your queries at shraddha.saxena@icai.in, megha.goel@icai.in and nisha.gupta@icai.in
Happy Reading and Best Wishes for the forthcoming examinations!
© The Institute of Chartered Accountants of India
iv
GUIDELINES TO READ SUPPLEMENTARY
• This supplementary is a compilation of the notified sections of the Companies Act, 2013.
• The provisions of the Companies Act, 2013 have been presented in a lucid and
comprehensive manner. Further, a comparative study of the erstwhile sections and the
newly notified sections would also be helpful for the students.
• Students are advised to read the supplementary along with the Study Material. Sections
in the Supplementary have been incorporated in the same order and under same heading
as given in the Study Material so as to enable the students to identify the
additions/deletions/modifications in the Study Material. Further, significant notifications
and circulars issued upto 31
st
January, 2014 have also been incorporated at appropriate
places.
• Out of 98 notified sections, 45 sections which are relevant at Final level have been
discussed in the supplementary.
© The Institute of Chartered Accountants of India
v
COMPARATIVE STATEMENT AT A GLANCE
S.NO. THE COMPANIES
ACT, 1956
THE COMPANIES
ACT, 2013
TOPICS AS COVERED IN
THE STUDY MATERIAL
1. Section 211(3C)- Form
and contents of
balance sheet and
profit and loss account
Section 133- Central
Government to
prescribe accounting
standards
Chapter 1: Accounts and
Audit (para 1.8 i.e. Form
and contents of balance
sheet and profit and loss
account)
2. Section 207- Penalty
for failure to distribute
dividends within thirty
days
Section 127-
Punishment for failure
to distribute dividends
Chapter 2: Dividend (para
2.7 i.e. Time Limit for
payment of dividend)
3. Section 260-
Additional directors
Section 262- Filling of
casual vacancies
among directors
Section 313-
Appointment and term
of office of alternate
directors
Section 161-
Appointment of
additional director,
alternate director and
nominee director
Chapter 3: Directors (para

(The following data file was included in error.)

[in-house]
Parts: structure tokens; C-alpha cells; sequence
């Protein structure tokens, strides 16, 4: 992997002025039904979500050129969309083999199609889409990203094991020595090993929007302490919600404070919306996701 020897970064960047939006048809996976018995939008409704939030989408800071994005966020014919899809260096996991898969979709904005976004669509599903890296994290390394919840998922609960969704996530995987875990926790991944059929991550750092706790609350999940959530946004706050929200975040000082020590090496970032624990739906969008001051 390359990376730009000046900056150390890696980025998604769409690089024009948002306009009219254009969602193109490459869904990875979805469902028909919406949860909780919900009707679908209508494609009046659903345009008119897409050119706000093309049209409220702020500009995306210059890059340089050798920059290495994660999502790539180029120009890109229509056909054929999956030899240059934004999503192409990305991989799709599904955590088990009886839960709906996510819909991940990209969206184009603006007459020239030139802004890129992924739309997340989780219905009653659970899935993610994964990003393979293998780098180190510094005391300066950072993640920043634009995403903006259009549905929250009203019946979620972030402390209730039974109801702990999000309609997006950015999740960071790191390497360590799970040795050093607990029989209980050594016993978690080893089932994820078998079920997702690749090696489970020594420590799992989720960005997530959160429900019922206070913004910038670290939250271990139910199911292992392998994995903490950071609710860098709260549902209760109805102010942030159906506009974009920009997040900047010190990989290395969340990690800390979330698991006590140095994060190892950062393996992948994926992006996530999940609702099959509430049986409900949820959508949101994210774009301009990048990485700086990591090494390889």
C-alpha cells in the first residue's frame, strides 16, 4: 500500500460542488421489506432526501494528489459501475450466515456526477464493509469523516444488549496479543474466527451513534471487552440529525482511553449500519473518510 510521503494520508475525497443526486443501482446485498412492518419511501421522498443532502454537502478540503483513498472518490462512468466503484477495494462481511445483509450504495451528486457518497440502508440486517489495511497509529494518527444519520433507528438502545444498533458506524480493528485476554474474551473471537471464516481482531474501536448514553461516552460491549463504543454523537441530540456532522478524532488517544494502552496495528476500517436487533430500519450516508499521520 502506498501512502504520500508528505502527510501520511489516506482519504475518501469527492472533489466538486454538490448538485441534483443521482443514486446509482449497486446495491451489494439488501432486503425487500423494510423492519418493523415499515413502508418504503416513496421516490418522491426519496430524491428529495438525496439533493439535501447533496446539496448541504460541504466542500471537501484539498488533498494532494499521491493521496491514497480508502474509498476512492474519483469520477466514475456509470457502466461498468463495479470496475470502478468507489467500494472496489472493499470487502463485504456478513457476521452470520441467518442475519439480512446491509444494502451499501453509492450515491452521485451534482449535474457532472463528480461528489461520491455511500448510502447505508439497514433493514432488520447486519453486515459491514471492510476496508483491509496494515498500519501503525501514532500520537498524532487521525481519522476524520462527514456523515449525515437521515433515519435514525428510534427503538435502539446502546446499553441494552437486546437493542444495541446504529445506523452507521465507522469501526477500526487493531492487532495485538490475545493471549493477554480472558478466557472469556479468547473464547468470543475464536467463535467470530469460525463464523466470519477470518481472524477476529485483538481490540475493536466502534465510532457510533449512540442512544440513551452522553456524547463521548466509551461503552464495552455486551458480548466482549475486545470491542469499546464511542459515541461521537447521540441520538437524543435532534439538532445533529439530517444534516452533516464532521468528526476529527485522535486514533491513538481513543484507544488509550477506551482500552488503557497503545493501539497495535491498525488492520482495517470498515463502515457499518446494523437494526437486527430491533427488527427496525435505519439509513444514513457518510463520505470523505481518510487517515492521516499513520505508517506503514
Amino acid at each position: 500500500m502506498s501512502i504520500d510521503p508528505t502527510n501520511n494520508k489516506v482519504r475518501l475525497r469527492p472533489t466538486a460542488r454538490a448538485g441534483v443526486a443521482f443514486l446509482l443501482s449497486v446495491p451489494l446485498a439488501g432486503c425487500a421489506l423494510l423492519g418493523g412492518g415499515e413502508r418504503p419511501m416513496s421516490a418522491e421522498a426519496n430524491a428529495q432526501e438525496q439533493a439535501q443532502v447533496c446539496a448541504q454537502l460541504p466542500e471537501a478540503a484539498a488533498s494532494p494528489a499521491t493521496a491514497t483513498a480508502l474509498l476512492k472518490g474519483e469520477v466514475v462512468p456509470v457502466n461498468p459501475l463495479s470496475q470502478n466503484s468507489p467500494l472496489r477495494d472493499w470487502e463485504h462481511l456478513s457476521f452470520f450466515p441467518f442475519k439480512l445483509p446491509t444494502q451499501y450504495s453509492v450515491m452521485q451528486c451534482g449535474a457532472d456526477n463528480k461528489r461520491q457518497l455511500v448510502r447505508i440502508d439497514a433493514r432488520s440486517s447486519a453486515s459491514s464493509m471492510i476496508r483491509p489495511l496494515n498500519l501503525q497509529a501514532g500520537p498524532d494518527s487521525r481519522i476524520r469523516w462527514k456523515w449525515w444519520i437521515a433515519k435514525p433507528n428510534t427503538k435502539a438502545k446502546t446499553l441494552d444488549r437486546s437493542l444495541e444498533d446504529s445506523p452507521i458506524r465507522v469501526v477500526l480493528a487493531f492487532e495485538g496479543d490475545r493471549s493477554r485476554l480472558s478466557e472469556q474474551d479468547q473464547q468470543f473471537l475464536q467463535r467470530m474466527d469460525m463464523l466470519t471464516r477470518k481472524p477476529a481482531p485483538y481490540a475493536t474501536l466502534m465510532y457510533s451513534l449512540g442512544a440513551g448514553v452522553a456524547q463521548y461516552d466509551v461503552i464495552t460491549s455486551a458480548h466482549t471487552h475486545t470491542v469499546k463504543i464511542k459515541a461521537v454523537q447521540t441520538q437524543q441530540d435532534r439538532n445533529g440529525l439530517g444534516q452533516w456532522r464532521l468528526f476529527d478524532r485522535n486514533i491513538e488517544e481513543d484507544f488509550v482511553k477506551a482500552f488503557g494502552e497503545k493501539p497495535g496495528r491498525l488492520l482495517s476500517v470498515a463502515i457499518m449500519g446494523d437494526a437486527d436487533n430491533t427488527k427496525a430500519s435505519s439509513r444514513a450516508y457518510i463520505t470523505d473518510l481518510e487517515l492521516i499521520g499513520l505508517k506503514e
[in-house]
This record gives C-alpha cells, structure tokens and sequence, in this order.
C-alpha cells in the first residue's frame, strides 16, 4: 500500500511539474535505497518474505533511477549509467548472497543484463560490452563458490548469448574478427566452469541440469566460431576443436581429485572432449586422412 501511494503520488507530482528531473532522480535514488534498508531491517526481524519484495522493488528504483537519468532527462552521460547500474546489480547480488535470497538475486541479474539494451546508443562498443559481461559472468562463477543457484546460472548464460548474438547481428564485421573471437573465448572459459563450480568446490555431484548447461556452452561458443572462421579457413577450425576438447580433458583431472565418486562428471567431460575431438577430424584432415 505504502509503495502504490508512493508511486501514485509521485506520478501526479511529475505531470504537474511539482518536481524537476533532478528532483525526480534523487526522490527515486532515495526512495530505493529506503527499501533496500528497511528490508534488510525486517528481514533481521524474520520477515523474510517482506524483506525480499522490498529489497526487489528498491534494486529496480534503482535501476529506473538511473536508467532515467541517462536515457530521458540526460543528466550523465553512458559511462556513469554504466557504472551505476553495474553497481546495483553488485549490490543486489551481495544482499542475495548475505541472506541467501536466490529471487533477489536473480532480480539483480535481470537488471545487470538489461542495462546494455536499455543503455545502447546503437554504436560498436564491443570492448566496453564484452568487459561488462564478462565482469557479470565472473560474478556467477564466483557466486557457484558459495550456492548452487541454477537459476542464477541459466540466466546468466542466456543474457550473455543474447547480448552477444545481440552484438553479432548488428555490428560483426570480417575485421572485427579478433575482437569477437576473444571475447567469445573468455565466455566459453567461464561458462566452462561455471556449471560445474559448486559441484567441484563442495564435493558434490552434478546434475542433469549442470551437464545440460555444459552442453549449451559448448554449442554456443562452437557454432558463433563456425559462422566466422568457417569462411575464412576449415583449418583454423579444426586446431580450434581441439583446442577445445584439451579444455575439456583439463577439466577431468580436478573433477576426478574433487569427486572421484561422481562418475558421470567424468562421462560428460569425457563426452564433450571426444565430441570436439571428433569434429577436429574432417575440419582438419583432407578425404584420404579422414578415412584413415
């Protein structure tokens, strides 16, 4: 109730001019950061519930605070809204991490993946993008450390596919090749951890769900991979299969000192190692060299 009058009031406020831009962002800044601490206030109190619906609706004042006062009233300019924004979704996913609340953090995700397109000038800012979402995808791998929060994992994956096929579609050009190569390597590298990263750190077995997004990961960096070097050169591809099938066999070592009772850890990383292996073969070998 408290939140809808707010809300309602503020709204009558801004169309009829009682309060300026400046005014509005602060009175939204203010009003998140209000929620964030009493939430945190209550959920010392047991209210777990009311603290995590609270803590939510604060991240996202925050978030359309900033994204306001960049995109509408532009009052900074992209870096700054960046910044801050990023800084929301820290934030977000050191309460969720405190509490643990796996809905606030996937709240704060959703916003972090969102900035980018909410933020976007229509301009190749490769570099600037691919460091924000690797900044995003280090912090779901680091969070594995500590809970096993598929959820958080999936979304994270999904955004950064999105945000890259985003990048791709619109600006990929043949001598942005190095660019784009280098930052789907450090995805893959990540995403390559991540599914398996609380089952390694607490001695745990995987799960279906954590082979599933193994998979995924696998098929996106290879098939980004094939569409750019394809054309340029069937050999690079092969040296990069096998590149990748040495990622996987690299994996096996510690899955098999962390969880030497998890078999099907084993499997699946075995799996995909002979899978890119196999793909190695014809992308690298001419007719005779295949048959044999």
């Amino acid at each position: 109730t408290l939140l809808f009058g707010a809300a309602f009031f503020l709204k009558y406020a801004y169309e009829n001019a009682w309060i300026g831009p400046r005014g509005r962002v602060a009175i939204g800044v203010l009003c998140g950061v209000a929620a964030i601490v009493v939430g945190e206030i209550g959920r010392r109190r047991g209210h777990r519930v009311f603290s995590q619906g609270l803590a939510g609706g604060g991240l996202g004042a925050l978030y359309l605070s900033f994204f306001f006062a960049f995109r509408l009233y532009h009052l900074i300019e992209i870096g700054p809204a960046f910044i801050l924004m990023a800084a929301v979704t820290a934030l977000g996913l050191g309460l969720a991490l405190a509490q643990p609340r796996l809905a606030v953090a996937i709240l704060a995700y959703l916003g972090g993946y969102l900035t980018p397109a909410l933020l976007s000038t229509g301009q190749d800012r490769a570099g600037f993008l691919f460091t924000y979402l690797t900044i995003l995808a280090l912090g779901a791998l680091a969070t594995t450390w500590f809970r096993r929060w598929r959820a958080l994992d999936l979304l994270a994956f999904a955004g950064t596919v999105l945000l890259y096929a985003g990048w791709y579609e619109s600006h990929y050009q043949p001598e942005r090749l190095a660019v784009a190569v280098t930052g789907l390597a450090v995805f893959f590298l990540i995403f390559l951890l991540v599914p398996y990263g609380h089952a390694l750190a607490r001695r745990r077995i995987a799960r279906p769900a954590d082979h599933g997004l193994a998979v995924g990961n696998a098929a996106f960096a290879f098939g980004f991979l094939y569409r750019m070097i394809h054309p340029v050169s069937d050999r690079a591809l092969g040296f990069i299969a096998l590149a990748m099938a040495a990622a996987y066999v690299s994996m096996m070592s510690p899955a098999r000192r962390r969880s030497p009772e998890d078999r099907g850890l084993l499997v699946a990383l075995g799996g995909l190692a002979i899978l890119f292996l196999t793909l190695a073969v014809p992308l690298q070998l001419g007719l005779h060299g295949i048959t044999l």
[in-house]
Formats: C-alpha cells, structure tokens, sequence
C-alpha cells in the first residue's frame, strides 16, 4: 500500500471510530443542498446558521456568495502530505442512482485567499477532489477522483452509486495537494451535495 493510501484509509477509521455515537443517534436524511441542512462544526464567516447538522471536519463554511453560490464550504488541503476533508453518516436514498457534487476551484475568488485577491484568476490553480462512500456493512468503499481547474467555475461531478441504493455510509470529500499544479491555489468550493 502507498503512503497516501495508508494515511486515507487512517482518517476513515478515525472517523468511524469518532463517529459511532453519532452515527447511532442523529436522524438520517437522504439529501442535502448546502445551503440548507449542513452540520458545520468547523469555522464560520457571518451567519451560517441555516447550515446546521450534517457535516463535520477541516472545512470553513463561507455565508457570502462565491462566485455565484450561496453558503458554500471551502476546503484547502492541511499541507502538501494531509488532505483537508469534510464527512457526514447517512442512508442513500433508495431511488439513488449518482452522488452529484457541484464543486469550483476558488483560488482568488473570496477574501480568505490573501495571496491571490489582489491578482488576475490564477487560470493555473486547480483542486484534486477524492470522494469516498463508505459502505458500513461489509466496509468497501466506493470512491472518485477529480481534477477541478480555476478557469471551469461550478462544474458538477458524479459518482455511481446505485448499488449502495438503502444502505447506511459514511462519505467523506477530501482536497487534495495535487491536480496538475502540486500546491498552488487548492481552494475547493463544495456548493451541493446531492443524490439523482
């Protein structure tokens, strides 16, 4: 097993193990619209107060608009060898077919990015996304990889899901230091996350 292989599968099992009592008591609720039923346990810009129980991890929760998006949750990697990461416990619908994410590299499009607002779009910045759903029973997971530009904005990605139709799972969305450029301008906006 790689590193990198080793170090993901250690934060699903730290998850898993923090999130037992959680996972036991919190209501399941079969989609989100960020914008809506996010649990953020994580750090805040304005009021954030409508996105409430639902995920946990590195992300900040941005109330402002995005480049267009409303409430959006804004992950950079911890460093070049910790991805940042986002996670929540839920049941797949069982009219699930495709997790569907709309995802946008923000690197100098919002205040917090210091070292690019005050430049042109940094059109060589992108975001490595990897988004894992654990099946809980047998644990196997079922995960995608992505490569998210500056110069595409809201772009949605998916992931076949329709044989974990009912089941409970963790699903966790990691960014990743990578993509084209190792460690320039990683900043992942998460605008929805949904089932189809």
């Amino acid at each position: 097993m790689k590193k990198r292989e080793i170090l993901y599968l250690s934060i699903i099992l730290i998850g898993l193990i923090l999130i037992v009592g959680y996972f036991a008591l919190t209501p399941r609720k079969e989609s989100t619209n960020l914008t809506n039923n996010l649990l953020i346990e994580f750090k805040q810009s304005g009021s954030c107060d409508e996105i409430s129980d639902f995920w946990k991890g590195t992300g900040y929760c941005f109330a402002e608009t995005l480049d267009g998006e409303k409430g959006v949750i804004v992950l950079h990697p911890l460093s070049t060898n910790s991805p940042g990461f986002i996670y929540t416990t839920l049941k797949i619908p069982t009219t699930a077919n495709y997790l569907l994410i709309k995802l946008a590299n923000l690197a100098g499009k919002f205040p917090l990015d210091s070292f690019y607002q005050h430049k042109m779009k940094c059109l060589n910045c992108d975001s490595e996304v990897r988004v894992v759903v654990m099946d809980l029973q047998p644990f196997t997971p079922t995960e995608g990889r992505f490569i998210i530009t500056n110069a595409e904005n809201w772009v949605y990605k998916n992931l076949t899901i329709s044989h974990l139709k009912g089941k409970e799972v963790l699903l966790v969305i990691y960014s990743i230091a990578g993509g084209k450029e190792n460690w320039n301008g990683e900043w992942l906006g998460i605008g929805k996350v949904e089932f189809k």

3.2 i.e. Appointment of
Directors: Additional
directors, Appointment of
nominee director,
Appointment of Casual
vacancy)
4. Section 263-
Appointment of
directors to be voted on
individually
Section 162-
Appointment of
directors to be voted
individually
Chapter 3: Directors (para
3.2 i.e. Appointment of
Directors)
5. Section 265- Option to
company to adopt
proportional
representation for the
appointment of
directors
Section 163- Option
to adopt principle of
proportional
representation for
appointment of
directors
Chapter 3: Directors (para
3.2 i.e. Appointment of
Directors)
6. Section 290- Validity
of acts of directors
Section 176- Defects
in appointment of
directors not to
invalidate actions
taken
Chapter 3: Directors (para
3.7 i.e. Powers of Directors
and Restrictions thereon)
7. Section 293(1)(e)- Section 181- Company Chapter 3: Directors (para
© The Institute of Chartered Accountants of India
vi
Restrictions on powers
of Board
to contribute to bona
fide and charitable
funds, etc
3.7 i.e. Powers of Directors
and Restrictions thereon)
8. Section 295- Loans to
directors, etc
Section 296-
Application of section
295 to book debts in
certain cases
Section 185- Loan to
directors, etc.
Chapter 3: Directors (para
3.11 i.e. Loan to directors)
9. Section 293A-
Prohibitions and
restrictions regarding
political contributions
Section 182-
Prohibitions and
restrictions regarding
political contributions
Chapter 3: Directors (para
3.13 i.e. Political
contributions)
10. Section 293B- Power
of Board and other
persons to make
contributions to the
National Defence Fund,
etc.
Section 183- Power of
Board and other
persons to make
contributions to
national defence fund,
etc
Chapter 3: Directors (para
3.13 i.e. Political
contributions)
11. Section 318-
Compensation for loss
of office not
permissible except to
managing or whole-
time directors or to
directors who are
managers
Section 202-
Compensation for loss
of office of managing
or whole-time director
or manager
Chapter 3: Directors (para
3.14 i.e. Managerial
Remuneration)
12. Section 293-
Restrictions on powers
of Board
Section 180-
Restrictions on powers
of Board
Chapter 4: Meetings,
Powers of the Board and
Related party transactions
(para 4.1 i.e. Meetings of
Directors)
13. New provision Section 192-
Restriction on non-
cash transactions
involving directors
Chapter 4: Meetings,
Powers of the Board and
Related party transactions